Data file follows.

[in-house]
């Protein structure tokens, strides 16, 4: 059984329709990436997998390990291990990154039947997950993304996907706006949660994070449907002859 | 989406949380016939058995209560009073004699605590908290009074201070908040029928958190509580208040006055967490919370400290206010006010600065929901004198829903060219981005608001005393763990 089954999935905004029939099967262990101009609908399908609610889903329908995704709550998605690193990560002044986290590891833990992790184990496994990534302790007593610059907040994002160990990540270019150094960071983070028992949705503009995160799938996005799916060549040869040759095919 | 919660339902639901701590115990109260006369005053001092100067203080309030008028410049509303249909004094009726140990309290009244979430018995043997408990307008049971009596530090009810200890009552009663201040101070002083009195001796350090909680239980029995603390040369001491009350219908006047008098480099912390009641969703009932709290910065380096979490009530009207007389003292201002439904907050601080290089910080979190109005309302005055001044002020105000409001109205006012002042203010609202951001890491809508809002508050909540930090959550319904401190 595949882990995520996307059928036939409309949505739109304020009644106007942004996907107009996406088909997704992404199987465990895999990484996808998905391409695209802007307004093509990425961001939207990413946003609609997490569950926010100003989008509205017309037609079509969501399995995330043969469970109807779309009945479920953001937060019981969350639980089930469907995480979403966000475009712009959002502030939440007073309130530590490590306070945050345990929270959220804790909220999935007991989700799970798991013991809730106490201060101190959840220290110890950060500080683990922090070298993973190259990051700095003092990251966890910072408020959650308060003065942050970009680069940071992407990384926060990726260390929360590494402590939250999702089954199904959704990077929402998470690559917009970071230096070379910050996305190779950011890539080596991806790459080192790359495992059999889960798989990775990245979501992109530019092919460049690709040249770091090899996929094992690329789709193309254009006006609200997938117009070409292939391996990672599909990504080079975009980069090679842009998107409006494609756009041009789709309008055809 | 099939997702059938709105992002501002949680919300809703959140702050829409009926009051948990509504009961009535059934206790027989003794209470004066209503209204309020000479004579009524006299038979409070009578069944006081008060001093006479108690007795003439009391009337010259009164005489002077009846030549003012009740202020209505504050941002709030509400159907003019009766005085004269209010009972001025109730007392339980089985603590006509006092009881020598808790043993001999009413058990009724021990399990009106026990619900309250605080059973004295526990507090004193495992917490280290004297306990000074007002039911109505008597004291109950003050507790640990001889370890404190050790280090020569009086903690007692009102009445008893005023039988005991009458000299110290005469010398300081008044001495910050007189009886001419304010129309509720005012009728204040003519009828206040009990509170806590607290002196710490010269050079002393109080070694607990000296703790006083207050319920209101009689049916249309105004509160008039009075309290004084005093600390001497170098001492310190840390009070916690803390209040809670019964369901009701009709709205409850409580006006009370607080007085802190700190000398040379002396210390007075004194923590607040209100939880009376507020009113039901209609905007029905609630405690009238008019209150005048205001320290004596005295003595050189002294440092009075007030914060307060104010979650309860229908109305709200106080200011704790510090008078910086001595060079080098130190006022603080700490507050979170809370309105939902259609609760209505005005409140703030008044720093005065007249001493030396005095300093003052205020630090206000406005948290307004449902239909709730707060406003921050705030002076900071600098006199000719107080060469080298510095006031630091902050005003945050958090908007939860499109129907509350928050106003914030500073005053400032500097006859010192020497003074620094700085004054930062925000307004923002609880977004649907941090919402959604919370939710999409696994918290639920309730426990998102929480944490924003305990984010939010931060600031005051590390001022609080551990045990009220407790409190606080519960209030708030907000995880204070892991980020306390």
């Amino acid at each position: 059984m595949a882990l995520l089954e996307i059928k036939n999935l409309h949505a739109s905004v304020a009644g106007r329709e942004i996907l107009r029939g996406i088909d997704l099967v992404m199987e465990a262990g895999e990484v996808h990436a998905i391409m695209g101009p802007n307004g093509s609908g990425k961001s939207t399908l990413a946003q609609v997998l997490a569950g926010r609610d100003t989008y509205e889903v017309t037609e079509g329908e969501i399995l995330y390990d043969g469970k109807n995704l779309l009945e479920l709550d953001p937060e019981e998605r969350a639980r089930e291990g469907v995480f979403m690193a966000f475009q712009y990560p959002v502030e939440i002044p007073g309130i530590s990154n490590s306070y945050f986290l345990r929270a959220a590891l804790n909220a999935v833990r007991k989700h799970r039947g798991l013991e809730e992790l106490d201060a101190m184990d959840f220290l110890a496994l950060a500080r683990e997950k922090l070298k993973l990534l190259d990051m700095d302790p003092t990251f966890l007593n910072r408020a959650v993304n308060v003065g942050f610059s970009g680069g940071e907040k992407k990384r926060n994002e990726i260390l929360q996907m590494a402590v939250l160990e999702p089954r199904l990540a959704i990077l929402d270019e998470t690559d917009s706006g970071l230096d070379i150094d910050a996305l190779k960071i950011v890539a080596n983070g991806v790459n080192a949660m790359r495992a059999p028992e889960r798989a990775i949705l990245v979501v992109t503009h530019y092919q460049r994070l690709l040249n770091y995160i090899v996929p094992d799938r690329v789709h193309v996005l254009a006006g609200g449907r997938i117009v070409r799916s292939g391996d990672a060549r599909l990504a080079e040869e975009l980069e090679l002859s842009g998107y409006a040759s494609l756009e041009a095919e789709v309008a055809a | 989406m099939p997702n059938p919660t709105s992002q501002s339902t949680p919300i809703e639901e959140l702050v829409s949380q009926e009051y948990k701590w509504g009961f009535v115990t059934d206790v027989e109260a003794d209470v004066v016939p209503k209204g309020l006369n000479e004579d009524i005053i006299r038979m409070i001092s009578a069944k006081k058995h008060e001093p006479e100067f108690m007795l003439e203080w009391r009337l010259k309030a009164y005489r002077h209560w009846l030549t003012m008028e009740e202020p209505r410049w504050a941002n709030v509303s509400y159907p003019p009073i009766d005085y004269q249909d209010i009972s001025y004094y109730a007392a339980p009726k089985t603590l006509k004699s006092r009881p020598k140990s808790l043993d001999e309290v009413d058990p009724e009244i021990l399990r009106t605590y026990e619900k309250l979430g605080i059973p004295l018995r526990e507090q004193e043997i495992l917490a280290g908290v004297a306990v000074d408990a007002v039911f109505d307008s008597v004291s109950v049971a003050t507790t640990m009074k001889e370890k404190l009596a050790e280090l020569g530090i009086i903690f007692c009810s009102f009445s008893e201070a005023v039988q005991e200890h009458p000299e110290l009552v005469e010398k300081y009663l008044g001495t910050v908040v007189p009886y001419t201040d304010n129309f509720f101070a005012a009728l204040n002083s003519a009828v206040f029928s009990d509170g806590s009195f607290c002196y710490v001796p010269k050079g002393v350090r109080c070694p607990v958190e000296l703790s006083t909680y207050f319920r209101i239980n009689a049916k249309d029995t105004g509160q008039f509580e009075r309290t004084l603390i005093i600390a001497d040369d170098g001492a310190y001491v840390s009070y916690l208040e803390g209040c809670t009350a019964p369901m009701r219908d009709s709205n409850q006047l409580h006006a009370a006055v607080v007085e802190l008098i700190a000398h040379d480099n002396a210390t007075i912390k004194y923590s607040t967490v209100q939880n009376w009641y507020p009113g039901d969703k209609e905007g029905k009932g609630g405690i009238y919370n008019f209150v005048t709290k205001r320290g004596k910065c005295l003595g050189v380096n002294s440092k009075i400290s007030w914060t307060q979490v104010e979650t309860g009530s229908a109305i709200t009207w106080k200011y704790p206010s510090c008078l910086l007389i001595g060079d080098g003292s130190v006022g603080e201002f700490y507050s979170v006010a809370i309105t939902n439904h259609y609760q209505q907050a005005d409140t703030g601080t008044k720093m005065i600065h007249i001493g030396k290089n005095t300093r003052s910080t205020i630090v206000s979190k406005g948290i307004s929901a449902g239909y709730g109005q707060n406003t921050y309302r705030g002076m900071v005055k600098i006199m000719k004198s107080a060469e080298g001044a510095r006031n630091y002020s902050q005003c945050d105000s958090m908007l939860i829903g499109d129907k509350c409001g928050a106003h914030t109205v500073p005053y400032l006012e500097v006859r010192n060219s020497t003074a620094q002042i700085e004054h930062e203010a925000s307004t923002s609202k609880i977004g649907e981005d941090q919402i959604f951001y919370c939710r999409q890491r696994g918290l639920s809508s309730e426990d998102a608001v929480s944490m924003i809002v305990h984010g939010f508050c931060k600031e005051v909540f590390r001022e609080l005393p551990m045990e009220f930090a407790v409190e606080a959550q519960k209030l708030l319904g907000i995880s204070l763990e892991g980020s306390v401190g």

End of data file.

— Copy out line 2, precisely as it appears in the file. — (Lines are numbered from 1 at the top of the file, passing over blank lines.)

């Protein structure tokens, strides 16, 4: 059984329709990436997998390990291990990154039947997950993304996907706006949660994070449907002859 | 989406949380016939058995209560009073004699605590908290009074201070908040029928958190509580208040006055967490919370400290206010006010600065929901004198829903060219981005608001005393763990 089954999935905004029939099967262990101009609908399908609610889903329908995704709550998605690193990560002044986290590891833990992790184990496994990534302790007593610059907040994002160990990540270019150094960071983070028992949705503009995160799938996005799916060549040869040759095919 | 919660339902639901701590115990109260006369005053001092100067203080309030008028410049509303249909004094009726140990309290009244979430018995043997408990307008049971009596530090009810200890009552009663201040101070002083009195001796350090909680239980029995603390040369001491009350219908006047008098480099912390009641969703009932709290910065380096979490009530009207007389003292201002439904907050601080290089910080979190109005309302005055001044002020105000409001109205006012002042203010609202951001890491809508809002508050909540930090959550319904401190 595949882990995520996307059928036939409309949505739109304020009644106007942004996907107009996406088909997704992404199987465990895999990484996808998905391409695209802007307004093509990425961001939207990413946003609609997490569950926010100003989008509205017309037609079509969501399995995330043969469970109807779309009945479920953001937060019981969350639980089930469907995480979403966000475009712009959002502030939440007073309130530590490590306070945050345990929270959220804790909220999935007991989700799970798991013991809730106490201060101190959840220290110890950060500080683990922090070298993973190259990051700095003092990251966890910072408020959650308060003065942050970009680069940071992407990384926060990726260390929360590494402590939250999702089954199904959704990077929402998470690559917009970071230096070379910050996305190779950011890539080596991806790459080192790359495992059999889960798989990775990245979501992109530019092919460049690709040249770091090899996929094992690329789709193309254009006006609200997938117009070409292939391996990672599909990504080079975009980069090679842009998107409006494609756009041009789709309008055809 | 099939997702059938709105992002501002949680919300809703959140702050829409009926009051948990509504009961009535059934206790027989003794209470004066209503209204309020000479004579009524006299038979409070009578069944006081008060001093006479108690007795003439009391009337010259009164005489002077009846030549003012009740202020209505504050941002709030509400159907003019009766005085004269209010009972001025109730007392339980089985603590006509006092009881020598808790043993001999009413058990009724021990399990009106026990619900309250605080059973004295526990507090004193495992917490280290004297306990000074007002039911109505008597004291109950003050507790640990001889370890404190050790280090020569009086903690007692009102009445008893005023039988005991009458000299110290005469010398300081008044001495910050007189009886001419304010129309509720005012009728204040003519009828206040009990509170806590607290002196710490010269050079002393109080070694607990000296703790006083207050319920209101009689049916249309105004509160008039009075309290004084005093600390001497170098001492310190840390009070916690803390209040809670019964369901009701009709709205409850409580006006009370607080007085802190700190000398040379002396210390007075004194923590607040209100939880009376507020009113039901209609905007029905609630405690009238008019209150005048205001320290004596005295003595050189002294440092009075007030914060307060104010979650309860229908109305709200106080200011704790510090008078910086001595060079080098130190006022603080700490507050979170809370309105939902259609609760209505005005409140703030008044720093005065007249001493030396005095300093003052205020630090206000406005948290307004449902239909709730707060406003921050705030002076900071600098006199000719107080060469080298510095006031630091902050005003945050958090908007939860499109129907509350928050106003914030500073005053400032500097006859010192020497003074620094700085004054930062925000307004923002609880977004649907941090919402959604919370939710999409696994918290639920309730426990998102929480944490924003305990984010939010931060600031005051590390001022609080551990045990009220407790409190606080519960209030708030907000995880204070892991980020306390």